By: Supreme Court of New Jersey
Date: October 16, 1950
Source: Doremus et al. v. Board of Education of Borough of Hawthorne et al. 5 N.J. 435, 75 A 2d 880 (1950).
The framers of the Constitution and the Bill of Rights sought to secure religious freedom against encroachment by the state through the First Amendment to the Constitution. The First Amendment states that "Congress shall make no law respecting an establishment of religion, or prohibiting the free exercise thereof." Put simply, this statement provides the basis for the separation of church and state.
In the early nineteenth century, those working toward a system of publicly funded and universally attended common schools had to address the issues of religious diversity and separation of church and state. For most people at the time, education meant moral and character training within the context of a particular religion. Yet, if schools were to be tax supported and attended by all, they had to be free of the influence of any religious sect. School reformer Thomas Mann maintained that schools had to teach a set of nonsectarian moral values common to all.
It was not, at the time, contemplated that schools would be free of any religious...
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"8 Teacher Ousters in Communist Case Asked by Examiner"
By: Murray Illson
Date: December 13, 1950
Source: Illson, Murray. "8 Teacher Ousters in Communist Case Asked by Examiner." The New York Times, December 13, 1950, 1, 26.
About the Author: Murray Illson (1913–) received a bachelor's from New York University. He worked as a writer and reporter for the New York Times beginning in 1937, leaving to serve in World War II (1939–1945). In 1941, he resumed his position as a writer and reporter for the Times, where he worked until his retirement in 1978.
After World War I (1914–1918), as Americans watched the unfolding of the Russian Revolution and the subsequent spread of socialist ideas in Europe, the United States was swept by a wave of nationalism and suspicion of anything foreign or radical. The "Red Scare" was characterized by a fear that communists were infiltrating American institutions, including schools, and plotting the overthrow of the U.S. government. The perceived need to protect children from communist propaganda led to dismissals of many teachers at all levels of education for infractions such as failing to take "loyalty oaths," belonging to subversive organizations, or even being suspected of having communist ideas....
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Defining "Equal" in Higher Education
Sweatt v. Painter
Supreme Court decision
By: Fred M. Vinson
Source: Sweatt v. Painter. 339 U.S. 629, 70 Sup. Ct. 848 (1950). Reproduced in Knight, Edgar W., and Clifton L. Hall. Readings in American Educational History. New York: Appleton-Century-Crofts, 1951, 698–700.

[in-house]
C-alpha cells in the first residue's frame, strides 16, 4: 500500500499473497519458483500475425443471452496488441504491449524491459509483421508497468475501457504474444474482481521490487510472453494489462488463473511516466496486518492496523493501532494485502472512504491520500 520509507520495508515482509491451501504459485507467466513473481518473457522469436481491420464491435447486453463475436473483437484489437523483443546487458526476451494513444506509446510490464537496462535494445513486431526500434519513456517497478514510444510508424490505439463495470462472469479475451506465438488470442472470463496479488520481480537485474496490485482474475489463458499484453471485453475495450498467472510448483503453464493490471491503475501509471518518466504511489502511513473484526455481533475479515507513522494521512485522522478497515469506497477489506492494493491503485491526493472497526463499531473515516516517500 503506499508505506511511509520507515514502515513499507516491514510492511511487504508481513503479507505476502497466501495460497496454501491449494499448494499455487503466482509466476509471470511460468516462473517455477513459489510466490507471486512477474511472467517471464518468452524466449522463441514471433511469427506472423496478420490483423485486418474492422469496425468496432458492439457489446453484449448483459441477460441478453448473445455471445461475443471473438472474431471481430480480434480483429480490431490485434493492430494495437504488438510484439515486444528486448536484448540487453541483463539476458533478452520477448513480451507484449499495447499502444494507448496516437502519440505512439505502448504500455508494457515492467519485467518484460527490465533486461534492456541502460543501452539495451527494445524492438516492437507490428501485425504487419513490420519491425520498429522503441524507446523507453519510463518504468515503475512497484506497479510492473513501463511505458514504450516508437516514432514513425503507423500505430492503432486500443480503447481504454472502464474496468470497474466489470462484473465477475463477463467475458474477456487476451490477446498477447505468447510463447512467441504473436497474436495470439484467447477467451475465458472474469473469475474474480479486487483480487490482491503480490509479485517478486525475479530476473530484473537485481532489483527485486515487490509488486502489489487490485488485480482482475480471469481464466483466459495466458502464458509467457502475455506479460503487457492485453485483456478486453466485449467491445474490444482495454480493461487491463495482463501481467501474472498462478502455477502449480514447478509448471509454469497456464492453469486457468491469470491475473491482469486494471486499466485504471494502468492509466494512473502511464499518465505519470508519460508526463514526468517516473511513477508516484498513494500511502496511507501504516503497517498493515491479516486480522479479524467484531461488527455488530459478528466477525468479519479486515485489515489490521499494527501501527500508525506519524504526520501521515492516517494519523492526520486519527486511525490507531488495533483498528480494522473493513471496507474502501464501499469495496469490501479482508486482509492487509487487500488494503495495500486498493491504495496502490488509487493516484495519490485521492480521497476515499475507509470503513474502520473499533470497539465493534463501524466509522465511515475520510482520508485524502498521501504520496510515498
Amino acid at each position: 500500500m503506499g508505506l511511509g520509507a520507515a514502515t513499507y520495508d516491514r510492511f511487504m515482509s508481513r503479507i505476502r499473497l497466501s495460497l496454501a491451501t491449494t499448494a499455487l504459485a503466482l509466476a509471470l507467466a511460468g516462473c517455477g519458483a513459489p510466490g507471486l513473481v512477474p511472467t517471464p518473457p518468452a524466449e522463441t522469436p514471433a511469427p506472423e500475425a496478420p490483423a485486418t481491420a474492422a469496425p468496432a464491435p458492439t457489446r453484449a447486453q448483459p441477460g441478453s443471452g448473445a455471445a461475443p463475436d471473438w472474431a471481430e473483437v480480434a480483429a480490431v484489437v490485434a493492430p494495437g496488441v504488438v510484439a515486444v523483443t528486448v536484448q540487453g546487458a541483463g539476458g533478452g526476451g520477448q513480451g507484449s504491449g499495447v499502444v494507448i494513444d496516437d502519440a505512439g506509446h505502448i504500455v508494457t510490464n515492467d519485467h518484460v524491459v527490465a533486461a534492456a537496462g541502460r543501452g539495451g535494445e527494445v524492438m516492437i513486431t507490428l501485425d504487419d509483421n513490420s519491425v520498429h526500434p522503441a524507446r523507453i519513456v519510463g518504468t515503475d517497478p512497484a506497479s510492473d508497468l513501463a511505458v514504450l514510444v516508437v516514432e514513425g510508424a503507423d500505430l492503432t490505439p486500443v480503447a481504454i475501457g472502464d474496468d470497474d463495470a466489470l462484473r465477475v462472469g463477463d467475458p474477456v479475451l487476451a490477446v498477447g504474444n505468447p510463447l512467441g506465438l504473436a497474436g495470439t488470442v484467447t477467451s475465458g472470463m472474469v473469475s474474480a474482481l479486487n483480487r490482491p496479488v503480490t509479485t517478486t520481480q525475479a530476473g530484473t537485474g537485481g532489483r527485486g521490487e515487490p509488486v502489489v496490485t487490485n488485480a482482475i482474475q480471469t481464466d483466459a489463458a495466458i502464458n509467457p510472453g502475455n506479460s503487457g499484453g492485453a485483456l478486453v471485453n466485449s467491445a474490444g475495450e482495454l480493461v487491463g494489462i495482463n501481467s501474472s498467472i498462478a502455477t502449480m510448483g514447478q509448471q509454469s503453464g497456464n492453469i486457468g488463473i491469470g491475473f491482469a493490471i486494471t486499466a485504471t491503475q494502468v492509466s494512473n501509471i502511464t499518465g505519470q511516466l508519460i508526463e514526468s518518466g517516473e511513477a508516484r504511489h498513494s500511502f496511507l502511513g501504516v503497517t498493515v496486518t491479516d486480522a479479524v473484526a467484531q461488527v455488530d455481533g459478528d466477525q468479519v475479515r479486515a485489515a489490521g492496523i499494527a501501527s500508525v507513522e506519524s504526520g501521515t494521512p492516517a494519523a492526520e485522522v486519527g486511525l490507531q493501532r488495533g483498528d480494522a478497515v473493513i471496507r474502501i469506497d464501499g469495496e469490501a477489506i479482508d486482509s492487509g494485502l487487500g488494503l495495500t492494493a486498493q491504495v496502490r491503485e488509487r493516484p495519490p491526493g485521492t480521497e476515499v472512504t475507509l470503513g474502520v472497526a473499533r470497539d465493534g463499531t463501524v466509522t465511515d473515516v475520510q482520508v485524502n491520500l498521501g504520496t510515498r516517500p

McLaurin v. Oklahoma State Regents
Supreme Court decision
By: Fred M. Vinson
Source: McLaurin v. Oklahoma State Regents. 339 U.S. 637, 70 Sup. Ct. 851 (1950). Reproduced in Knight, Edgar W., and Clifton L. Hall. Readings in American Educational History. New York: Appleton-Century-Crofts, 1951, 698–700.
About the Author: Fred M. Vinson (1890–1953) received undergraduate and law degrees from Center College and began a law practice in Kentucky. In 1924, he was elected to the U.S. House of Representatives and served six terms. In 1945, Vinson was appointed as secretary of the treasury. In 1946, he was nominated by President Harry S. Truman (served 1945–1953) for chief justice of the U.S. Supreme Court, a position he held until his death in 1953.
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God and Man at Yale: The Superstitions of "Academic Freedom"
By: William F. Buckley Jr.
Date: August 1951
Source: Buckley, William F., Jr. God and Man at Yale: The Superstitions of "Academic Freedom." Chicago: Regnery, 1986, lvii–lxiii.
About the Author: William F. Buckley Jr. (1925–), author and television personality, founded the National Review in 1955 and served as its editor-in-chief. A well-known conservative, he hosted the television discussion program Firing Line from 1966 to 1999. Buckley is the author of a series of spy novels and is a syndicated columnist. He is also the author of Nearer My God: An Autobiography of Faith (1997).
William F. Buckley Jr.'s undergraduate experience at Yale University in the late 1940s and early 1950s was not what he had expected. While fond of Yale for a variety of other reasons, he was disturbed by what he saw as a bias of the faculty toward atheist and socialist ideals. An advocate of Christianity and individualism, Buckley expected to find these values and beliefs reflected in the curriculum of Yale. The history of the institution provides a partial explanation for these expectations.